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Abigail Adams to John Quincy Adams, 14 July 1797

Abigail Adams to John Quincy Adams

Philadelphia July 14 1797

my dear son

Gen’ll Marshal expects to sail tomorrow Several Days sooner than I expected, and the weather has been so very Hot, that I have not had resolution to touch my pen for several days past. you recollect what the Month of July is in this place, and how severely I feel, and suffer from the Heat.

I wrote to you about a fortnight since by the British Packet, Captain Cathcart, but I am so hamperd that I cannot write you with the freedom I wish.1 I shall therefore send you some publick papers and some Pamphlets and leave you to make your own comments.2 you will see that an whole Host are rising up in formal array against your Country and that too surely your Prophesys become History.

Mr W smith of south Carolina is appointed to Portugal, in your Room and will sail in the next week.3 your & my old Friend mr Gerry accepts his appointment, and will sail in a few days. amongst the papers inclosed you will find Some of your Friend and old school mate Bene Baches virtuous Auroras in one of which you will find remarks upon your mission to Berlin. a French production, all the writers in that paper are said to be foreigners, many of them fugitives from the Halter in their own Country, incendaries who kindle Flames where ever they go, and who for the peace of Mankind, might be very readily consignd to the Element they delight in, with their kindred Spirits4 you will find in Gen’ll Marshal a sensible upright honest Man you may be of great service both to mr Gerry and him by a free communication with them. by a pamphlet in which you will find a plot disclosed, you will see what Americans are capable of, but to your mortification, I am sure, too many instances occur within your daily observation.

you will be pleased to learn that amidst this War of parties and Nations the chief Majestrate preserves his spirits and his fortitude unshaken, and that he sustains the burden of his office with patience and magninimity, that the people are alive to the injuries they sustain, but patiently wait the issue of the Mission Extraordinary— but from which, viewing the state of publick affairs, in all their various connections and concequences, I can form but faint hopes—

I heard from your sister last week. she is at East Chester, and has been ever since last winter the col has been gone up with his Brothers to their new Lands for some time. I can say, She is a truly deserving woman whose lot is cast, not with the most fortunate of her sex—

Your Brother is doing well in N york— Louissa who is by desires me to present her Love to you. I hope mr Murry is arrived long e’er this— my Letters have been lost. I have written you 4 different times of which Letters we have no acknowledgment—5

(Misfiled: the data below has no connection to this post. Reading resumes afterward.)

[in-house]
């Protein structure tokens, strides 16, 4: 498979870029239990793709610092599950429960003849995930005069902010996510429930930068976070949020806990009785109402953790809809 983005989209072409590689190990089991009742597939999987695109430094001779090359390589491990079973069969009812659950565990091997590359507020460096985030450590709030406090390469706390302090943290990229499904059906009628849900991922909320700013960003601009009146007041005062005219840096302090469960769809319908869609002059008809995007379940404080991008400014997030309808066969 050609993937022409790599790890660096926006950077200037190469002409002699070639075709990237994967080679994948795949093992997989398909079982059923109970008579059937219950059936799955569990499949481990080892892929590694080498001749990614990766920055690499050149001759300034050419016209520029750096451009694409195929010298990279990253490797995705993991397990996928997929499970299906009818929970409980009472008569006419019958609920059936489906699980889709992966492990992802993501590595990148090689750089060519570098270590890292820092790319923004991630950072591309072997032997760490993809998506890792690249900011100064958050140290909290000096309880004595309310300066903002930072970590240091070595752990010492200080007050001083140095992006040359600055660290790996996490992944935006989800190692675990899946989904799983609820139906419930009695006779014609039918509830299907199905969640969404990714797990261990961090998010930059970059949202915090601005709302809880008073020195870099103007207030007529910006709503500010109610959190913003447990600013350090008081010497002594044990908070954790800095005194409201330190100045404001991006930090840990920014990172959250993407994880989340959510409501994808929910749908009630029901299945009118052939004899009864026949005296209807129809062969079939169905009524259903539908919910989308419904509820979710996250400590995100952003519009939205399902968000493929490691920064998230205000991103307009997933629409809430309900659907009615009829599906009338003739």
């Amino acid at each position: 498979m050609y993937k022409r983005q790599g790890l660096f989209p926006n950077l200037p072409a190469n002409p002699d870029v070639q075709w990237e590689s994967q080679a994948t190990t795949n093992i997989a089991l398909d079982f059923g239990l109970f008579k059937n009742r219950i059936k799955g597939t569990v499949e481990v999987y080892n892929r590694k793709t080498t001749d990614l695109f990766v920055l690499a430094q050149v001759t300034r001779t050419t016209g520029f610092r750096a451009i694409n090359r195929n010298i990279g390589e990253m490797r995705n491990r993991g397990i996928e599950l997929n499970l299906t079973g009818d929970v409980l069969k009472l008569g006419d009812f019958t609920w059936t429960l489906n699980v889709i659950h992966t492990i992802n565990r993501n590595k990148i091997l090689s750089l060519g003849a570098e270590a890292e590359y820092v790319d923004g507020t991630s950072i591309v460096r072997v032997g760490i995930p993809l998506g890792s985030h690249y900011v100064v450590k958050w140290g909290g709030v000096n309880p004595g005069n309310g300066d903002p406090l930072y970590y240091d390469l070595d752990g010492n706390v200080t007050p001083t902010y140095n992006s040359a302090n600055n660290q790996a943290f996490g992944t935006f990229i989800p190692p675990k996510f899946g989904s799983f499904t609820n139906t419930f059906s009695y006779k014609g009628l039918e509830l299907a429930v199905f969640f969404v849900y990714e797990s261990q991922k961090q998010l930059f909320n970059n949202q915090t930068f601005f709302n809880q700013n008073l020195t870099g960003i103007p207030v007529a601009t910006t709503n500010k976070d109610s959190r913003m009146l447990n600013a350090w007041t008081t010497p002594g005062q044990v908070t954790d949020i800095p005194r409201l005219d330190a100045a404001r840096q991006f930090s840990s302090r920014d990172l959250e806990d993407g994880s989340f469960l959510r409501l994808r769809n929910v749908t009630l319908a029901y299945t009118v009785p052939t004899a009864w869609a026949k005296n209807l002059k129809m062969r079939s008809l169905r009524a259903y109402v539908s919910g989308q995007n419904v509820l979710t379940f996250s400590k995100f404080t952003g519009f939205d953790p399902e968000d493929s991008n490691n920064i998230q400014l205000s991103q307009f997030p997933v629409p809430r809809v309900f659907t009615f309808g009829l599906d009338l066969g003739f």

I am my dear son / with every sentiment of Maternal affection your Mother

A Adams

RC (Adams Papers). Tr (Adams Papers).

1Presumably AA’s letters of 15 and 23 June, both above, which JQA noted receiving in his letter of 29 July, below.

2See JQA to AA, 7 Oct., below.

3JA nominated William Loughton Smith to be minister plenipotentiary to Portugal on 6 July. The Senate gave its advice and consent on 10 July, and Smith served in the position until 1801 (U.S. Senate, Exec. Jour. description begins Journal of the Executive Proceedings of the Senate of the United States of America, Washington, D.C., 1789–. description ends , 5th Cong., 1st sess., p. 248, 249; ANB description begins John A. Garraty, Mark C. Carnes, and Paul Betz, eds., American National Biography, New York, 1999–2002; 24 vols. plus supplement; rev. edn., description ends ).

4The Philadelphia Aurora General Advertiser, 8 July 1797, published an article stating that JA “intends his eldest son, now gone to Berlin, to ride the whole of the northern circuit,” having JQA spend a year each in Prussia, Russia, Sweden, and Denmark, earning $13,500 dollars per residence for a total of $54,000. At this time the Aurora had at least two foreign writers: Scottish-born James Thomson Callender, for whom see vol. 10:277, and Irish-born Dr. James Reynolds, for whom see AA to Mary Smith Cranch, [1] Feb. 1798, and note 6, below (ANB description begins John A. Garraty, Mark C. Carnes, and Paul Betz, eds., American National Biography, New York, 1999–2002; 24 vols. plus supplement; rev. edn., description ends ; James Tagg, Benjamin Franklin Bache and the Philadelphia “Aurora,” Phila., 1991, p. 285).

5Presumably AA to JQA, 3 and 15 March 1797, both above, another letter dated 28 Nov., for which see vol. 11:420–424, and possibly one dated in December, which AA mentioned in her letter of 3 March.

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